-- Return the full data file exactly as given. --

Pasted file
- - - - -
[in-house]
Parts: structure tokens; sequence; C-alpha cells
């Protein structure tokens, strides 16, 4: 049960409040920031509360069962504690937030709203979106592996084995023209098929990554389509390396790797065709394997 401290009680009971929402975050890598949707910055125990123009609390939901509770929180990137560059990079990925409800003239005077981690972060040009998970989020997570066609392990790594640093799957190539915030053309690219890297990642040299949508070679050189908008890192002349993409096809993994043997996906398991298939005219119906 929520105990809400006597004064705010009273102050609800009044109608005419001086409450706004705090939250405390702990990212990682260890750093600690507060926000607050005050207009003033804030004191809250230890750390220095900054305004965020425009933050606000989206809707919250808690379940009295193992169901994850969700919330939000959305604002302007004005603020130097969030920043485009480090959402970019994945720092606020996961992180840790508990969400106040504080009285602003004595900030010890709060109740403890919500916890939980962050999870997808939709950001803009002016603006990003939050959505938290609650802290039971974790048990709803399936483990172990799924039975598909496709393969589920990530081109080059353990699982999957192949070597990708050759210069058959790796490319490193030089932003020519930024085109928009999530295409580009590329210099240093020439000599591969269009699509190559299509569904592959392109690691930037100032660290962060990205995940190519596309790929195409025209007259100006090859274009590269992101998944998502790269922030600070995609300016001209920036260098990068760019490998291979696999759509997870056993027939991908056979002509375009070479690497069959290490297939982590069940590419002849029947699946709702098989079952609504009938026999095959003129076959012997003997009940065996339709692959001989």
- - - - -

[in-house]
Parts: structure tokens; sequence; C-alpha cells
């Protein structure tokens, strides 16, 4: 049960409040920031509360069962504690937030709203979106592996084995023209098929990554389509390396790797065709394997 401290009680009971929402975050890598949707910055125990123009609390939901509770929180990137560059990079990925409800003239005077981690972060040009998970989020997570066609392990790594640093799957190539915030053309690219890297990642040299949508070679050189908008890192002349993409096809993994043997996906398991298939005219119906 929520105990809400006597004064705010009273102050609800009044109608005419001086409450706004705090939250405390702990990212990682260890750093600690507060926000607050005050207009003033804030004191809250230890750390220095900054305004965020425009933050606000989206809707919250808690379940009295193992169901994850969700919330939000959305604002302007004005603020130097969030920043485009480090959402970019994945720092606020996961992180840790508990969400106040504080009285602003004595900030010890709060109740403890919500916890939980962050999870997808939709950001803009002016603006990003939050959505938290609650802290039971974790048990709803399936483990172990799924039975598909496709393969589920990530081109080059353990699982999957192949070597990708050759210069058959790796490319490193030089932003020519930024085109928009999530295409580009590329210099240093020439000599591969269009699509190559299509569904592959392109690691930037100032660290962060990205995940190519596309790929195409025209007259100006090859274009590269992101998944998502790269922030600070995609300016001209920036260098990068760019490998291979696999759509997870056993027939991908056979002509375009070479690497069959290490297939982590069940590419002849029947699946709702098989079952609504009938026999095959003129076959012997003997009940065996339709692959001989």